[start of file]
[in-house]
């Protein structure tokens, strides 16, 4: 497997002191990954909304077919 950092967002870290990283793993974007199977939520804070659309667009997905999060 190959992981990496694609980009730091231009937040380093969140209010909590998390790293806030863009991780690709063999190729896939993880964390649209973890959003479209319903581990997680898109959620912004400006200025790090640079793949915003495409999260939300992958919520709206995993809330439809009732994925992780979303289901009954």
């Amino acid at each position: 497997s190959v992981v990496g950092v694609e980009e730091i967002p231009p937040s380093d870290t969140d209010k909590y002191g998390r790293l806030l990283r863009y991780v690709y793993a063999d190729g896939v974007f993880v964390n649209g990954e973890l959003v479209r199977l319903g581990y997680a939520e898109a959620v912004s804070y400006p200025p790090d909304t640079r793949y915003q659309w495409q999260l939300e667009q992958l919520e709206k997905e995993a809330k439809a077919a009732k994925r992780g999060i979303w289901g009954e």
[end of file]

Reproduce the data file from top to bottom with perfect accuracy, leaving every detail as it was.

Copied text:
[in-house]
């Protein structure tokens, strides 16, 4: 497997002191990954909304077919 950092967002870290990283793993974007199977939520804070659309667009997905999060 190959992981990496694609980009730091231009937040380093969140209010909590998390790293806030863009991780690709063999190729896939993880964390649209973890959003479209319903581990997680898109959620912004400006200025790090640079793949915003495409999260939300992958919520709206995993809330439809009732994925992780979303289901009954």
């Amino acid at each position: 497997s190959v992981v990496g950092v694609e980009e730091i967002p231009p937040s380093d870290t969140d209010k909590y002191g998390r790293l806030l990283r863009y991780v690709y793993a063999d190729g896939v974007f993880v964390n649209g990954e973890l959003v479209r199977l319903g581990y997680a939520e898109a959620v912004s804070y400006p200025p790090d909304t640079r793949y915003q659309w495409q999260l939300e667009q992958l919520e709206k997905e995993a809330k439809a077919a009732k994925r992780g999060i979303w289901g009954e």